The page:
Posts Tagged: loop current

Re-entering terrestrial life »

It has now been a few days since I returned home from the science expedition aboard NOAA ship Nancy Foster. Here in Washington, DC, the heat is even more oppressive than it was down there on the Gulf coast. Our weekend weather is supposed to top 100 degrees. Re-entering terrestrial life itself takes a surprising bit of adjusting, especially diving so abruptly into the frantic pace that drives all modern life.

Leaving the ocean »

Today is our last day, and everyone senses that this temporary detention is nearly over. Everyone is eagerly awaiting arrival into Pascagoula around 3 this afternoon. Words like “pizza” and “beer” are spoken with special reverence. After all, most of the crew and science team have been at sea for almost three weeks.

Petroleum wasteland »

Throughout the day I maintain hours-long point counts when we are on station, and also run strip transects when the Foster moves to a new station. But this search for any marine birds is futile. For the first time ever, I fail to see a single bird during an entire day at sea. And I have to wonder, has this petroleum wasteland driven them away?

In search of discovery »

This morning I awoke to find that we were in the midst of a protracted station, this time just a bit north of the middle of Eddy Franklin. Station work involves deploying an array of different instruments, some of which can take an hour to send down to the depths and then retrieve. So after a light breakfast, I caught up on paperwork, and started an analysis in which I plotted marine bird distributions on a map of sea surface altimetry. A thunderstorm passed over us, building up the seas for a good roll, and drenching the deck crew manning the gear outside.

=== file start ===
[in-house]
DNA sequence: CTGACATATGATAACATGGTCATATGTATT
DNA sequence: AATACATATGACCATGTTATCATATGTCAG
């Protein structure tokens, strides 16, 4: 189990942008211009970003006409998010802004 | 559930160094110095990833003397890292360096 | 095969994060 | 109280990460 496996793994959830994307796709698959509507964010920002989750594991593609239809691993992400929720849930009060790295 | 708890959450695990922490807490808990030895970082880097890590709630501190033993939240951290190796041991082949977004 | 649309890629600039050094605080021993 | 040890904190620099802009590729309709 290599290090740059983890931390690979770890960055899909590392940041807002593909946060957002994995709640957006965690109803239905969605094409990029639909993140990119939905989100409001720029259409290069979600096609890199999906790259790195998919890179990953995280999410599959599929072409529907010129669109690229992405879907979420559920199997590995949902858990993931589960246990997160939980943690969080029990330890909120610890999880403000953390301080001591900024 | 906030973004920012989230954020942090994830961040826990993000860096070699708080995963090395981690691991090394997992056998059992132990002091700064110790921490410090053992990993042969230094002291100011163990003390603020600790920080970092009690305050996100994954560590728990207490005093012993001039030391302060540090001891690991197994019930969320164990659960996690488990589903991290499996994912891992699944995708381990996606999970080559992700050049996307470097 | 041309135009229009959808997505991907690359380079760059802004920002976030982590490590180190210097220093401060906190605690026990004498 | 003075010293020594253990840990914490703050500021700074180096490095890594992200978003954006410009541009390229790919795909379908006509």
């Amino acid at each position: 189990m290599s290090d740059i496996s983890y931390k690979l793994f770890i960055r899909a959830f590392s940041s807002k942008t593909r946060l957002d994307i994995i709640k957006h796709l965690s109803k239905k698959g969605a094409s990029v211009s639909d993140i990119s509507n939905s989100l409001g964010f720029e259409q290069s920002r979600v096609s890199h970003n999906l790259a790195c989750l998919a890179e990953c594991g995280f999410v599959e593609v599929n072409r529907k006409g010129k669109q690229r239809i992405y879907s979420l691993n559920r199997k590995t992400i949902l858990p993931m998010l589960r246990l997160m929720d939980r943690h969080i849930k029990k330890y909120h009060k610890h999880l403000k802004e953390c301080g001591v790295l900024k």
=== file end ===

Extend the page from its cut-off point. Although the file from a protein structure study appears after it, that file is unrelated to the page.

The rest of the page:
Research nirvana and Cuban coffee in the Far Field »

We call it the “Far Field.” It is the reason scientists here on the Nancy Foster chose this remote, seemingly empty portion of the Gulf of Mexico to study. The Far Field is why we are such a long way from Florida, practically north of Mexico now, and working in water that is two miles deep. The Far Field is so-named because it is “downstream” from the actual spill site. Yet the Far Field is absolutely vital to understand if we wish to know where both the fresh and the weathered oil will end up going.